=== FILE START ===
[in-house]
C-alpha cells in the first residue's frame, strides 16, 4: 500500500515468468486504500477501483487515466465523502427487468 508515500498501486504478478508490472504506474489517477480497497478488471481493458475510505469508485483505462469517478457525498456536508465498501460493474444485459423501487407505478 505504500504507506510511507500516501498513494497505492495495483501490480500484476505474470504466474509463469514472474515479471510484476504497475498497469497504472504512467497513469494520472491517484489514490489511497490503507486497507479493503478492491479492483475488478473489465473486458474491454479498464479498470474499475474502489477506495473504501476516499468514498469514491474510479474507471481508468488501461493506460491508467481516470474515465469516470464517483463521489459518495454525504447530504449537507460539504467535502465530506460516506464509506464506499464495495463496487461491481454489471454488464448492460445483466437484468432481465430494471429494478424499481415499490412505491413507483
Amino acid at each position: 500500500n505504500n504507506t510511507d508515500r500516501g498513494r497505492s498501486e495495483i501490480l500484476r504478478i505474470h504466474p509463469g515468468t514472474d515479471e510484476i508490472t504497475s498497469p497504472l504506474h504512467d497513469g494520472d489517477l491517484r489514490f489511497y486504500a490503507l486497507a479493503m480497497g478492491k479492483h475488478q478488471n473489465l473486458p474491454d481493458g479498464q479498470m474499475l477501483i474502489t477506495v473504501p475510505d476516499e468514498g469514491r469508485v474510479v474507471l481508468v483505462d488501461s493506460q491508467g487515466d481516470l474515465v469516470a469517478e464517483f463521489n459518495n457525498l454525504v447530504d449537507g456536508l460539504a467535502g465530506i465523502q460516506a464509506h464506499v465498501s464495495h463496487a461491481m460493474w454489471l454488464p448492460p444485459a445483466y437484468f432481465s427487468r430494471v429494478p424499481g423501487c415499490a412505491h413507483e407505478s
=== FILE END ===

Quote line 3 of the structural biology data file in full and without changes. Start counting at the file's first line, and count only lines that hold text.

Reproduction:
Amino acid at each position: 500500500n505504500n504507506t510511507d508515500r500516501g498513494r497505492s498501486e495495483i501490480l500484476r504478478i505474470h504466474p509463469g515468468t514472474d515479471e510484476i508490472t504497475s498497469p497504472l504506474h504512467d497513469g494520472d489517477l491517484r489514490f489511497y486504500a490503507l486497507a479493503m480497497g478492491k479492483h475488478q478488471n473489465l473486458p474491454d481493458g479498464q479498470m474499475l477501483i474502489t477506495v473504501p475510505d476516499e468514498g469514491r469508485v474510479v474507471l481508468v483505462d488501461s493506460q491508467g487515466d481516470l474515465v469516470a469517478e464517483f463521489n459518495n457525498l454525504v447530504d449537507g456536508l460539504a467535502g465530506i465523502q460516506a464509506h464506499v465498501s464495495h463496487a461491481m460493474w454489471l454488464p448492460p444485459a445483466y437484468f432481465s427487468r430494471v429494478p424499481g423501487c415499490a412505491h413507483e407505478s